Gibson Guitar is now planning a serious workforce reduction to meet growing debt pressures.
As Gibson Guitar slides deeper into debt — and closer towards bankruptcy — some drastic cost-cutting appears imminent. Earlier this month, the Nashville-based guitar maker started trimming jobs at its prestigious Custom Shop. But according to sources tied into the broader operations realignment, a far greater reduction is ahead.
In total, Gibson is now planning a reduction that will amount to roughly 12-15% of its current workforce. The sources noted that some layoffs may already be in motion, while pointing to a ‘pretty aggressive schedule’ to tighten the company’s operational overhead.
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Gibson has several thousand employees, many of whom work in Nashville. The company also employs a considerable workforce of subsidiary brands, all of which operate under the Gibson Brands, Inc. umbrella.
Epiphone is probably the best-known wholly-owned Gibson subsidiary, though other divisions include KRK Systems, TEAC, Cerwin-Vega, Stanton, Onkyo, Dobro, Kramer, Steinberger, Tobias, Echoplex, Electar, Flatiron, Slingerland, Valley Arts, Maestro, Oberheim, Baldwin, Sunshine Piano, Take Anywhere Technology, J&C Fischer, Chickering, Hamilton, and Wurlitzer.
Sources noted that all of those divisions are potentially subject to personnel reductions, likely during the fiscal second quarter (which starts in April). “The pressure on [Gibson CEO] Henry [Juszkiewicz] is extreme right now,” one source relayed. “He’s not getting a loan that size with the operational costs he’s looking at.”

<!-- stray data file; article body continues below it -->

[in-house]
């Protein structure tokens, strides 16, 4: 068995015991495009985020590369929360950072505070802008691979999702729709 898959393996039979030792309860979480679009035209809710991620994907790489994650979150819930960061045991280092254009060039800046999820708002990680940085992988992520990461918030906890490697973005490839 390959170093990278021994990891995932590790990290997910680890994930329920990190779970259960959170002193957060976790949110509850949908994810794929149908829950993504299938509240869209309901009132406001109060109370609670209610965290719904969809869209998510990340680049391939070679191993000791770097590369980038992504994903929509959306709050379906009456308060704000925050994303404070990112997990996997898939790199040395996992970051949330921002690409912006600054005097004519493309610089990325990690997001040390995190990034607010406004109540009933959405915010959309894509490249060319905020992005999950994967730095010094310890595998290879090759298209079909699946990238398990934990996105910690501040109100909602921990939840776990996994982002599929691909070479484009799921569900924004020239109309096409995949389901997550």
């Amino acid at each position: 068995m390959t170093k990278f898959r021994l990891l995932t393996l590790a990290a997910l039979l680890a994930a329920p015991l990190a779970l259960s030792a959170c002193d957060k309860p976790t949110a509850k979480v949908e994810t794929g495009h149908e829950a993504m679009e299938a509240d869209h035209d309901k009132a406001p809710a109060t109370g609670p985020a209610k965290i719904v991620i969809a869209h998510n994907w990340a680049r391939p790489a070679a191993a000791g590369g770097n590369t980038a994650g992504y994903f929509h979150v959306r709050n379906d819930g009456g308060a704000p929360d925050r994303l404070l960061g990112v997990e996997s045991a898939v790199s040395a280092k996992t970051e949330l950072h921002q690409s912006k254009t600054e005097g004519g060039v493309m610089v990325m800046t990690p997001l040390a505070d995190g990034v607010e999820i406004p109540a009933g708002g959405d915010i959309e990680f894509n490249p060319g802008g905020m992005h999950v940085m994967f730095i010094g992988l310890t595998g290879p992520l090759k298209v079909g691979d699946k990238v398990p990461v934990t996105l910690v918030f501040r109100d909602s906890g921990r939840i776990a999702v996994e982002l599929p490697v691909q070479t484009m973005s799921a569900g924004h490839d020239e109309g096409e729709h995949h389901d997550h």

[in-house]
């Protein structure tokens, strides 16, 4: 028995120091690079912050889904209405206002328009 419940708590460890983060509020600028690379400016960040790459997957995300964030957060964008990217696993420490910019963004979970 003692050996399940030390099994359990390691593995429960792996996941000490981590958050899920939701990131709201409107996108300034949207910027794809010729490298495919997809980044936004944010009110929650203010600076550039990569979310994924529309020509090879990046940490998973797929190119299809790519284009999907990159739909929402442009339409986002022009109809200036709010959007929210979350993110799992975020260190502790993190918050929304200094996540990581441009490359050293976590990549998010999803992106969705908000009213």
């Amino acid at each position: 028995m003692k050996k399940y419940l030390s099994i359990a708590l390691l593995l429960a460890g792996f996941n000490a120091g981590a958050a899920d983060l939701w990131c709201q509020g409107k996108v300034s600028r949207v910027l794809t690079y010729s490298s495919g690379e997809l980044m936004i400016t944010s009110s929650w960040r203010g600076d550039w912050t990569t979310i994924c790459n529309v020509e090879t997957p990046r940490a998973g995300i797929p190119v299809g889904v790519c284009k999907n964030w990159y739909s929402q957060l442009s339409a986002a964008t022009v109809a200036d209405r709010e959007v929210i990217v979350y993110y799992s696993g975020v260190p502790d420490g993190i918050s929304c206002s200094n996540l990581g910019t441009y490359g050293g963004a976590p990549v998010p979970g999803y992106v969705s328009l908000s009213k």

“That size” is roughly half-a-billion dollars.
Last month, Gibson’s giant debt pile came into shocking focus. In February, the company paid down $16.6 million on $375 million in senior secured notes that come due this summer. Specifically, Gibson must pay that entire amount by late July or face default.
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That would subsequently trigger a debt of $145 million in bank loans by early August. In total, Gibson is staring at roughly $520 million in debt payments — with fewer than four months to pay them.
“This year is critical and they are running out of time — rapidly,” Kevin Cassidy, a senior credit officer at Moody’s Investors Service, recently told the Nashville Post. “And if this ends in bankruptcy, [Henry Juszkiewicz] will give up the entire company.”
Moody’s has downgraded the company based on weak financials. That was closely echoed by Standard & Poor’s, a one-two punch that could make it impossible for Gibson to secure a new loan to pay off the old ones. Juszkiewicz is now urgently trying to secure a brand-new loan pile, though creditors are undoubtedly getting scared by the company’s bloated overhead.
And, he’s not doing much to downplay layoff concerns. In comments to the Post, Juszkiewicz acknowledged that the layoffs were “part of broad initiative throughout the company to prepare for our refinancing,” and a “Spring cleaning of sorts” to lighten the operational load.
Spring technically starts on March 20th.
More as this develops.